I Know Not why God's Wondrous Grace
The story behind the hymn
I know not why God’s wondrous grace
To me has been made known;
Nor why - unworthy as I am -
He claimed me for his own.
But I know Whom I have believèd,
And am persuaded that He is able
To keep that which I’ve committed
Unto Him against that day.
I know not how this saving faith
To me He did impart,
Or how believing in His Word
Wrought peace within my heart.
I know not how the Spirit moves,
Convincing men of sin;
Revealing Jesus through the Word,
Creating faith in Him.
I know not what of good or ill
May be reserved for me,
Of weary ways or golden days,
Before His face I see.
I know not when my Lord may come,
I know not how, nor where;
If I shall pass the vale of death,
Or meet Him in the air.
Major Daniel Webster Whittle 1840 – 1901
The writer of this very personal hymn of testimony was Major Daniel Webster Whittle, an American Civil War Veteran who became a well known preacher after the war had ended. His hymn is clearly based on the writing of the Apostle Paul to his young friend Timothy in 2 Timothy Chapter 1 v 8 – 12.
“Therefore do not be ashamed of the testimony of our Lord, nor of me His prisoner, but share with me in the sufferings for the gospel according to the power of God, who has saved us and called us with a holy calling, not according to our works, but according to His own purpose and grace which was given to us in Christ Jesus… I am not ashamed, for I know whom I have believed and am persuaded that He is able to keep what I have committed to Him until that Day”.
The story of his conversion to Christ and how this hymn came to be written is told in Whittle’s own words below.
"When the Civil War broke out, I left my home in New England and came to Virginia as lieutenant of a company in a Massachusetts regiment. My dear mother was a devout Christian, and parted from me with many a tear, and followed me with many a prayer. She had placed a New Testament in a pocket of the haversack that she arranged for me.
We had many engagements, and I saw many sad sights, and in one of the battles I was knocked out, and that night my arm was amputated above the elbow. As I grew better, having a desire for something to read, I felt in my haversack, which I had been allowed to keep, and found the little Testament my mother had placed there.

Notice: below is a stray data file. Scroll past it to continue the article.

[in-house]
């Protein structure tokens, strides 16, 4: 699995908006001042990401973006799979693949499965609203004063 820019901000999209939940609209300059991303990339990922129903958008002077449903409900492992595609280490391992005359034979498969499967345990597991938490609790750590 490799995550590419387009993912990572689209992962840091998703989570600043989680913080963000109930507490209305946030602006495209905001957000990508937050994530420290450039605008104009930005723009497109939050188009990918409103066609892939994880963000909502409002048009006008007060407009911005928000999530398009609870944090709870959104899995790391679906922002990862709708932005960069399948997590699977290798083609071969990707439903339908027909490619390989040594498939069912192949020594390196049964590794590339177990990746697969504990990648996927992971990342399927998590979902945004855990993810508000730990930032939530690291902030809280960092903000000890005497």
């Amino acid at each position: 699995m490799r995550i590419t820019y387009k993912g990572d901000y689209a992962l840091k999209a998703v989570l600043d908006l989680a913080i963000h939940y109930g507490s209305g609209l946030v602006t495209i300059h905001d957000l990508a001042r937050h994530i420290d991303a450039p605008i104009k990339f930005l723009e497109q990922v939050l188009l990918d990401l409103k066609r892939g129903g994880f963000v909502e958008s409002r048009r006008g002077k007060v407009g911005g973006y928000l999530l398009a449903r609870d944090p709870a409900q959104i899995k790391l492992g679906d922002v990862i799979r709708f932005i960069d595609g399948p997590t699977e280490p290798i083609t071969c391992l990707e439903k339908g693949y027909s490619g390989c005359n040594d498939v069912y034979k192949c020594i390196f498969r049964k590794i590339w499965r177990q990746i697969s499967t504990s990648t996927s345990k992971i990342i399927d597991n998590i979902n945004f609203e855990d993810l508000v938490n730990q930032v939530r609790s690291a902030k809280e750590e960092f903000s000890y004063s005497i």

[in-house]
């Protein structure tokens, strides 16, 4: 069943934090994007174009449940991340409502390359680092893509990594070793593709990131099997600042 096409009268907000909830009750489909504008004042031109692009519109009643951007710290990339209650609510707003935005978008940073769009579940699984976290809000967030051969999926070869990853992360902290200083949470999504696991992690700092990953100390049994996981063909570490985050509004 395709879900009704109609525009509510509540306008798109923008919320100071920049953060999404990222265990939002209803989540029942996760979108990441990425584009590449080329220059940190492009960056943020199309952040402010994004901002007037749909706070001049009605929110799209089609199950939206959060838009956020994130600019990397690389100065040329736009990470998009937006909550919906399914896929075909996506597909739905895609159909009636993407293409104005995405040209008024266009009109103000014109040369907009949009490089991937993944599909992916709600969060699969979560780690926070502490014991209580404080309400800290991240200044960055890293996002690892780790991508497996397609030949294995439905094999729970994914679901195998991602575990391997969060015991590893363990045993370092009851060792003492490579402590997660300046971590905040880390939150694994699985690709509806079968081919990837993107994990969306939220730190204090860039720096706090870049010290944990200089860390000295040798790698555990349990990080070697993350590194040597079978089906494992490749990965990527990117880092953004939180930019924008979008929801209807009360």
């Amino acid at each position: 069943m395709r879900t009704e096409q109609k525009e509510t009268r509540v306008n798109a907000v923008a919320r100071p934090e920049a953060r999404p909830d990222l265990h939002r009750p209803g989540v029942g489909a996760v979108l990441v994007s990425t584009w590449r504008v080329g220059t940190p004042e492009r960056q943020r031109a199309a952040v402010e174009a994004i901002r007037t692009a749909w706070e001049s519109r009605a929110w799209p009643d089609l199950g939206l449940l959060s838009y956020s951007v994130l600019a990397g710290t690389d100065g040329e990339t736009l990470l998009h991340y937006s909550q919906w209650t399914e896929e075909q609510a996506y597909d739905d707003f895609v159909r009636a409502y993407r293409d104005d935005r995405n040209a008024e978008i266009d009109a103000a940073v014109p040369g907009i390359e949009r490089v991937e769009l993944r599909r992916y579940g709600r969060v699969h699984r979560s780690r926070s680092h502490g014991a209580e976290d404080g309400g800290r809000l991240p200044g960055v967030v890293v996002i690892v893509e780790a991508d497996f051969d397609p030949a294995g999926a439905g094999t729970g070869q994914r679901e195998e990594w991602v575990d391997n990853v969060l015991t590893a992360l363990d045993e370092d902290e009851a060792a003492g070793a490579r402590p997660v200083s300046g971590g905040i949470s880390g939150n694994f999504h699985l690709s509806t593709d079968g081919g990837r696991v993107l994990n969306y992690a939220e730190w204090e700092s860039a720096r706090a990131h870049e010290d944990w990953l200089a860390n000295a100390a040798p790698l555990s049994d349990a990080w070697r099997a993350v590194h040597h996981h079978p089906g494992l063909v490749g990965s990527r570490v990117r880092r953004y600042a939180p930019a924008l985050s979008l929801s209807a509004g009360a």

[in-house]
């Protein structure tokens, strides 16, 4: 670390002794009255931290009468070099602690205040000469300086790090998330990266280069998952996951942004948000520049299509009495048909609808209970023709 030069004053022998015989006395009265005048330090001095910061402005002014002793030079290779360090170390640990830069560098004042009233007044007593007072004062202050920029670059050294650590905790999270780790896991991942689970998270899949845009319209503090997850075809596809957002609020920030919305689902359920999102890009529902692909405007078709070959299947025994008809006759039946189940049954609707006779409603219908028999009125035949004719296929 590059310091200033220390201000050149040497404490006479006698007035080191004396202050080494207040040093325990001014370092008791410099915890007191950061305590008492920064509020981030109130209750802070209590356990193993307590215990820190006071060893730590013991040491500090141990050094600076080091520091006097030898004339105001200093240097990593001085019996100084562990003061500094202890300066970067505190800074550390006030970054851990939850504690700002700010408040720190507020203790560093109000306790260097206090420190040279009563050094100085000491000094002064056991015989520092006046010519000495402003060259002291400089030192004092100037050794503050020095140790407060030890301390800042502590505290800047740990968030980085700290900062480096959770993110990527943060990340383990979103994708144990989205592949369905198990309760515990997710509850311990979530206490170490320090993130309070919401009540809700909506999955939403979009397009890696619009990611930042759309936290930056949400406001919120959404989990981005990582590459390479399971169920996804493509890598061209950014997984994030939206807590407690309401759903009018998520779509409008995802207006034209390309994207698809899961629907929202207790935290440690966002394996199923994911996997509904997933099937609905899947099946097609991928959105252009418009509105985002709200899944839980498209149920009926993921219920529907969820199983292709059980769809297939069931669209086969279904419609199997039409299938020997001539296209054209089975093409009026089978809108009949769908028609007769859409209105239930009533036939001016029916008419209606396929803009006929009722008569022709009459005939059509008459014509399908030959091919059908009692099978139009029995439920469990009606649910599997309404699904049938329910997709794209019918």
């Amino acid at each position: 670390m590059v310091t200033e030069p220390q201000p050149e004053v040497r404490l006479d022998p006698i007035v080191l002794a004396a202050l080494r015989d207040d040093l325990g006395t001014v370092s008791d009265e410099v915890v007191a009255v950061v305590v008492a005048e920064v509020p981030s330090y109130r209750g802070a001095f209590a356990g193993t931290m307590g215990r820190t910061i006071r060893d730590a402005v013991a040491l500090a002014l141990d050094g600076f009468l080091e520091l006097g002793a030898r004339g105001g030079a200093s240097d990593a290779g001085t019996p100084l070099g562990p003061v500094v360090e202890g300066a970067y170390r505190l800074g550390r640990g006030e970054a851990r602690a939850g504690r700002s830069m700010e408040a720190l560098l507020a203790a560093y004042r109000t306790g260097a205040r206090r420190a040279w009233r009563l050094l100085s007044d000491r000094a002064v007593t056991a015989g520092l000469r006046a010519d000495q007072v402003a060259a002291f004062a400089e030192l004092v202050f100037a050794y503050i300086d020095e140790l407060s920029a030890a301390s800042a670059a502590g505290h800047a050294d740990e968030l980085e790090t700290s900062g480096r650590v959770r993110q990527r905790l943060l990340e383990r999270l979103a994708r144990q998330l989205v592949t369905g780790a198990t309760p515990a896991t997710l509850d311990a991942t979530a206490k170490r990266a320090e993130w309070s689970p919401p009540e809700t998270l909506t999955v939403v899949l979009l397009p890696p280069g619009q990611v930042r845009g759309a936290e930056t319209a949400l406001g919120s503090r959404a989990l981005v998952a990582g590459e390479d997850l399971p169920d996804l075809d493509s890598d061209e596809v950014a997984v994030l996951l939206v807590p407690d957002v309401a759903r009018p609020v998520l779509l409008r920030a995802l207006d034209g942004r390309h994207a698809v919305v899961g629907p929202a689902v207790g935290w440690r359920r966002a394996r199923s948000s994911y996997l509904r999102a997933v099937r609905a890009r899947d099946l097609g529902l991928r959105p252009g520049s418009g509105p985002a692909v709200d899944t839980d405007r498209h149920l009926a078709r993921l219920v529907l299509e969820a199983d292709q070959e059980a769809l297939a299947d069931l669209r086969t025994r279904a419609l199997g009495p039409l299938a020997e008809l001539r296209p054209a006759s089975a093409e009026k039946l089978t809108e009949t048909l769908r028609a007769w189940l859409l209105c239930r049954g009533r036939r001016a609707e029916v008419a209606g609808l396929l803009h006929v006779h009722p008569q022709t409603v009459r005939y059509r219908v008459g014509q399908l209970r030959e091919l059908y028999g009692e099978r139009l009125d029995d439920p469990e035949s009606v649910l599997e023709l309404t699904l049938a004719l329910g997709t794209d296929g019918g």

I read right through the book—Matthew, Mark, Luke, to Revelation. Every part was interesting to me; and I found to my surprise that I could understand it in a way that I never had before. When I had finished Revelation, I began at Matthew, and read it through again. And so for days I continued reading, and with continued interest; and still with no thought of becoming a Christian, although I saw clearly from what I read the way of salvation through Christ.
While in this state of mind, yet still with no purpose or plan to repent and accept the Saviour, I was awakened one midnight by the nurse, who said: ‘There is a boy in the other end of the ward, one of your men, who is dying. He has been begging me for the past hour to pray for him, or to get someone to pray for him, and I can't stand it. I am a wicked man, and can't pray, and I have come to get you.’
Why, said I, I can't pray. I never prayed in my life. I am just as wicked as you are. ‘Can't pray!’ said the nurse; ‘Why, I thought sure from seeing you read the Testament that you were a praying man, and you are the only man in the ward that I have not heard curse. What shall I do? There is no one else for me to go to. I can't go back there alone. Won't you get up and come and see him at any rate?’
Moved by his appeal, I arose from my cot, and went with him to the far comer of the room. A fair-haired boy of seventeen or eighteen lay there dying. There was a look of intense agony upon his face, as he fastened his eyes upon me and said:
‘Oh, pray for me! Pray for me! I am dying. I was a good boy at home in Maine. My mother and father are members of the Church, and I went to Sunday School and tried to be a good boy. But since I became a soldier I have learned to be wicked. I drank, and swore, and gambled, and went with bad men. And now I am dying, and I am not fit to die! Oh, ask God to forgive me! Pray for me. Ask Christ to save me!’
As I stood there and heard these pleadings, God said to my soul by His Spirit, just as plainly as if He had spoken in audible tones, ‘You know the way of salvation. Get right down on your knees and accept Christ, and pray for this boy.’
I dropped upon my knees and held the boy's hand in mine, as in a few broken words I confessed my sins, and asked God for Christ's sake to forgive me. I believed right there that He did forgive me, and that I was Christ's child; I then prayed earnestly for the boy. He became quiet, and pressed my hand as I pleaded the promises. When I arose from my knees he was dead. A look of peace was upon his face, and I can but believe that God, who used him to bring me to my Saviour, used me to get his attention fixed upon Christ and to lead him to trust in His precious blood. I hope to meet him in Heaven.
Many years have passed since that night in the Richmond Hospital, and I am still trusting and confessing the Lord Jesus Christ, and purpose by God's grace to continue doing so until He calls me Home."
Later Whittle penned his hymn of testimony which confirmed the reality of that wartime experience. Today it is sung by Christians all around the world. The question is whether you can sing it with the same assurance as Daniel Whittle – do you know Jesus Christ as your personal Saviour?